The documentary begins as a puff piece, a fun video diary of seven young Australians (including Benitez himself) taking up volunteer teaching placements at a school in Thailand. As time elapses and the volunteers find themselves increasingly ineffective, the film transforms into a sharp critique of voluntourism.
Benitez himself is one of the seven volunteers, and it’s fascinating to watch him wander through his doubts and disillusionment. It’s fortunate that he decided to keep the camera rolling because he’s accidentally created a thought-provoking piece of cinema, one that’s brave enough to question the commonly-held view that overseas volunteering is inherently a good thing.
Not only is Six Months to Salvation brave enough to challenge this cultural ritual, but it’s brave enough to show its audience a lack of progression. Ironically, the volunteers’ failure to get anywhere with their teaching efforts is what drives the film. As we watch the clueless teachers labour their way through mad classrooms, we begin to understand for ourselves the flaws of voluntourism and its colonialist undertones.
Where we do see progress is through the perspectives of each volunteer. Benitez does a great job at framing his fellow volunteers at the film’s inception, providing us with brief candid snapshots. Benitez appears the most savvy of the lot, and is the first to question the merit of their placement. As the film continues, the other volunteers begin to ask themselves similar questions, while scrambling for justifications on why their time in Thailand isn’t wasted.
The fact that this narrative unfolds as the film is being made not only makes the story more authentic, but less judgmental. Had the film been narrated through the benefit of hindsight, we may well have found ourselves admonishing the well-meaning but untrained volunteers. Instead, we can see ourselves in their failings and can relate to their desire to make a difference. The fact that they can’t seem to get through to the kids is far from satisfying, but hits close to home for anybody who’s done a similar kind of exercise.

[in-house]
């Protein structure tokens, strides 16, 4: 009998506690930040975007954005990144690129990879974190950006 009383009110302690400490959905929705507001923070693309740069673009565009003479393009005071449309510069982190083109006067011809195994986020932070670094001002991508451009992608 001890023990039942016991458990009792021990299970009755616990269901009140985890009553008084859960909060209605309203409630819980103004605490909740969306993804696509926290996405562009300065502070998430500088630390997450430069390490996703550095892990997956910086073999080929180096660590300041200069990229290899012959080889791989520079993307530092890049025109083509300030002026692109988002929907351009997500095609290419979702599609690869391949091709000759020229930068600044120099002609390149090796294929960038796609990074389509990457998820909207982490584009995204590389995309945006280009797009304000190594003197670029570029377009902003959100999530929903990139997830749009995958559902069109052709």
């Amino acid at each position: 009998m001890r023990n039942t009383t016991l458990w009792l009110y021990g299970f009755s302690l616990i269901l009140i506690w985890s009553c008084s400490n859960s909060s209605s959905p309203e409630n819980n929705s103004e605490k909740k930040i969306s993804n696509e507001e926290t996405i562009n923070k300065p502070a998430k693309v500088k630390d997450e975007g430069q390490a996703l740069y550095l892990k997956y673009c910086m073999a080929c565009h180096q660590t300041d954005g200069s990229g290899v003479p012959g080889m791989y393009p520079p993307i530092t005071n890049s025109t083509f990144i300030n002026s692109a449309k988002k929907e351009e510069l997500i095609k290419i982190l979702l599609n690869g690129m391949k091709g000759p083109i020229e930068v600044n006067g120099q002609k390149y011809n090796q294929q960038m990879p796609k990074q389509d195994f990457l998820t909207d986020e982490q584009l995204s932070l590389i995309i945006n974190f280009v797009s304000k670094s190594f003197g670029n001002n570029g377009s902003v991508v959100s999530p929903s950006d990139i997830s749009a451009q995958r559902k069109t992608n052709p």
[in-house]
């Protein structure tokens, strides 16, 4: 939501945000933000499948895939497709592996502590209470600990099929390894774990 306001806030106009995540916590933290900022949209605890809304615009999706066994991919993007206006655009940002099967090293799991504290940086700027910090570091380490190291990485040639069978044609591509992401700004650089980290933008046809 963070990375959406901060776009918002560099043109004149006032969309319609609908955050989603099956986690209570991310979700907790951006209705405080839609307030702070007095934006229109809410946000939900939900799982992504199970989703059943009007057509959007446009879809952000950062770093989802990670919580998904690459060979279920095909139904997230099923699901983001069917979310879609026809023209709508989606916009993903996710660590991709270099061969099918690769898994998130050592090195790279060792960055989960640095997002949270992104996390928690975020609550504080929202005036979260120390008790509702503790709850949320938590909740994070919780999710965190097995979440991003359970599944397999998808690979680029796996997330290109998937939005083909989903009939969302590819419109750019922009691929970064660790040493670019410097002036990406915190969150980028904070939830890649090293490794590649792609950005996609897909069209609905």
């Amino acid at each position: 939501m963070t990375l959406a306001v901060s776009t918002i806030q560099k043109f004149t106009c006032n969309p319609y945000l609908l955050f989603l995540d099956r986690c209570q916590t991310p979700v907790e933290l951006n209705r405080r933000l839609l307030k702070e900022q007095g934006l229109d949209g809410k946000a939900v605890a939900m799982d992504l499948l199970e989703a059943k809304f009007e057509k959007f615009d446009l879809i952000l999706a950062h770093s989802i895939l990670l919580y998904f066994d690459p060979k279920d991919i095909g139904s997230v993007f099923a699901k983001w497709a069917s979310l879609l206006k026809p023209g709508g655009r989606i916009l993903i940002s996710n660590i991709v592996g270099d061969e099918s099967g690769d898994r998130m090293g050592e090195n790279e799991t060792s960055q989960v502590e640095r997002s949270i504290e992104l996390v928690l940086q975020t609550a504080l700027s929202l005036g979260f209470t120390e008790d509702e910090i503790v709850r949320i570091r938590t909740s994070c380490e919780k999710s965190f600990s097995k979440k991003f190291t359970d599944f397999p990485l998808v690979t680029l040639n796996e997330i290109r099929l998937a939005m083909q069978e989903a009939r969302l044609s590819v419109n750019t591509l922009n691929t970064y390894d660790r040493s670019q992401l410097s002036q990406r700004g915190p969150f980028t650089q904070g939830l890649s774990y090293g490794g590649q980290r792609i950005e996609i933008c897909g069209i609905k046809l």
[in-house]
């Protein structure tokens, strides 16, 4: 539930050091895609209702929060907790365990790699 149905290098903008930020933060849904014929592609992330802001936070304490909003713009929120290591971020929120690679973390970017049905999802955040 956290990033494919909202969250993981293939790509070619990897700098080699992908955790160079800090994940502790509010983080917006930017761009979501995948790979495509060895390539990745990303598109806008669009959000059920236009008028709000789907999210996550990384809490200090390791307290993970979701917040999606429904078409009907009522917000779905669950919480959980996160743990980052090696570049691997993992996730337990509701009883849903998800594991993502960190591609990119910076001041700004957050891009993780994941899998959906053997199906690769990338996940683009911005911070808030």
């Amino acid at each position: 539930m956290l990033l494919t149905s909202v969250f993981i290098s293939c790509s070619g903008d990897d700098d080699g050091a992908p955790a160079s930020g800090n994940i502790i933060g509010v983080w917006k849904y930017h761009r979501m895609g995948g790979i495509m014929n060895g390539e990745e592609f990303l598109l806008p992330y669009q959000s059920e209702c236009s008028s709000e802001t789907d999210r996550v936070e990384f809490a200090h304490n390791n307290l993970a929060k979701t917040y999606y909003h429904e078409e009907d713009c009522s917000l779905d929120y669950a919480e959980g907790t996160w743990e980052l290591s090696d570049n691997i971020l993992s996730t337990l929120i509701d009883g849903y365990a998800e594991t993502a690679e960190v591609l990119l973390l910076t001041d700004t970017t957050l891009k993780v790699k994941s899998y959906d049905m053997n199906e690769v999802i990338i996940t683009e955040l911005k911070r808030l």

Scenes of the volunteers struggling in the classroom are broken up with long takes of Thailand scenery, which may not be to everybody’s liking. These banal shots help puff up the running time, yet are also effective at emphasising the passage of time and the volunteers’ lack of progress. While we wait for the action and the dialogue to resume, so too do the volunteers wait – either for their placement to end or for a breakthrough in the classroom, whichever comes first.
Looking beyond the seven Australians on screen, the film isn’t merely making a point about the agrarian Thai community where the volunteers are placed, but is trying to tackle larger conversations about globalisation, colonialism, and the relationship between language and culture. Benitez astutely includes interviews with local Karen people in the film, who offer a fresh alternative to the self-reflective white-skinned protagonists we mostly hear from.
Through the way the film is edited, it’s clear that Benitez is trying to discourage untrained Westerners from volunteering, however the absence of a narrator means the audience is never lectured on this. Benitez also avoids giving himself the last word, and generously lets his fellow volunteers offer alternate perspectives.
While released independently and available free online, Six Months to Salvation deserves to be seen by a wider audience. One can only hope this documentary finds its way in front of prospective gap-year travellers, naively ambitious about the change they can create through a half-year overseas placement.
Six Months to Salvation is available online at u16.co/6m2s through u16.co